Unisex

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History

"Unisex is a much newer word: it was coined in the 1960s and originally used in relatively informal contexts. Its formation seems to have been influenced by words such as union, united, and universal, from which it took the sense of something that was shared. So unisex can be understood as referring to one thing (such as a clothing style or hairstyle) that is shared by both sexes." [1]

About

Unisex or (Gender_blind) is a term describing activities undertaken and services provided without regard to the gender of those who participate.

An example would be a college offering a gender-blind dormitory. In the gender-blind dorm, roommates could be assigned without regard to any persons sex. This allows transgender persons and persons who do not accept gender labels to live in more comfortable settings than may otherwise be possible in single-sex housing. It is also good for heterosexuals who otherwise couldn't live with their partners while at the university.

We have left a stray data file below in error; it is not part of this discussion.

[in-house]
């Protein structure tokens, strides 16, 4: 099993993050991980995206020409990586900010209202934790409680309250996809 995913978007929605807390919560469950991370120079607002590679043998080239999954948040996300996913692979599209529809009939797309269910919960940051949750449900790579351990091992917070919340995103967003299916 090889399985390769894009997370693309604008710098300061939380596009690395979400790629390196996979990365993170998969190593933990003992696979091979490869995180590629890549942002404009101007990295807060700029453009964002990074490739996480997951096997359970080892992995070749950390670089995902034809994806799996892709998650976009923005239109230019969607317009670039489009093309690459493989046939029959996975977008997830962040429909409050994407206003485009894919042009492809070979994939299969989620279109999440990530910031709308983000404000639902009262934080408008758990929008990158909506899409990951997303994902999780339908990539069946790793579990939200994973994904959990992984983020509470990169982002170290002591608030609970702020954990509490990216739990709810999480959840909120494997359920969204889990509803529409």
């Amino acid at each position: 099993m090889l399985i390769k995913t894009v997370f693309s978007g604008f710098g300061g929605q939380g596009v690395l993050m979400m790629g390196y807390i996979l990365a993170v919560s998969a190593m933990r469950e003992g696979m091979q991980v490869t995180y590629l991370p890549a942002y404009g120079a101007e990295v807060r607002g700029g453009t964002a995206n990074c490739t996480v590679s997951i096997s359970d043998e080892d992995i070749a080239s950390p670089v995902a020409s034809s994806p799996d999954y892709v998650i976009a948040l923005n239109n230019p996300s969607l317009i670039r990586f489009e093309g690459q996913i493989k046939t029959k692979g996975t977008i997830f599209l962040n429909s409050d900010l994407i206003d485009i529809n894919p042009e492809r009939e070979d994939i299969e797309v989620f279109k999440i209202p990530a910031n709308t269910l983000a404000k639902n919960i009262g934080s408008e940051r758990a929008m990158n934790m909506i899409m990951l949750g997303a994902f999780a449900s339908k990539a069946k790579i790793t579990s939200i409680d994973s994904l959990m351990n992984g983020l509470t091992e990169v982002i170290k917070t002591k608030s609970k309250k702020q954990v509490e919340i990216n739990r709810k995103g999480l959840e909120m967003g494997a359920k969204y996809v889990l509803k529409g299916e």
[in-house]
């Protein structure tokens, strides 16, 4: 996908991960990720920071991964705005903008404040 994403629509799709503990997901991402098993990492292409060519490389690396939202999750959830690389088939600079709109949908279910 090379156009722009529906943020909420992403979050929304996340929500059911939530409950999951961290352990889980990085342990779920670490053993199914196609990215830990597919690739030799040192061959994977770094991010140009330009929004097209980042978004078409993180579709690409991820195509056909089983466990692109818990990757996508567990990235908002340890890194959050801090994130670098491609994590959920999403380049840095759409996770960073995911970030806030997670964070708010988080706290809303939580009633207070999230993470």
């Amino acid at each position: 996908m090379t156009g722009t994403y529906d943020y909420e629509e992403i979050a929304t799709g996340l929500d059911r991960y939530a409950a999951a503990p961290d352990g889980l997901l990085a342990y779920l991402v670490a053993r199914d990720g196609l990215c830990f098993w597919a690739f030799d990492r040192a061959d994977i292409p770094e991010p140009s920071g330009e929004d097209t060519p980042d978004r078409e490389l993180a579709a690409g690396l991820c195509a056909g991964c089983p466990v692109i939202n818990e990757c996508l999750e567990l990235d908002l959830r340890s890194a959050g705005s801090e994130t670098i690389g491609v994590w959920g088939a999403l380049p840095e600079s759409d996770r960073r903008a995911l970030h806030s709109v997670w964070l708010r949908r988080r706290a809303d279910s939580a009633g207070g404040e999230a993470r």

The first gender-blind dorm in the United States opened in the fall of 2003 on the campus of Wesleyan University in Middletown, Connecticut.

Hair stylists and beauty salons that serve both men and women are often referred to as unisex, although that usage was probably more common in the 1980s when men first started to go to hair stylists in large numbers instead of going to barbers.

Choice of words

Unisex is an older term and some feel it carries the connotation of actually being duo-sex, whereas gender-blind goes against most tenets of heteronormativity, by not looking at gender at all.

See also

External links

  • [1] Oxford Dictionaries

References

Discuss



*Some information provided in whole or in part by http://en.wikipedia.org/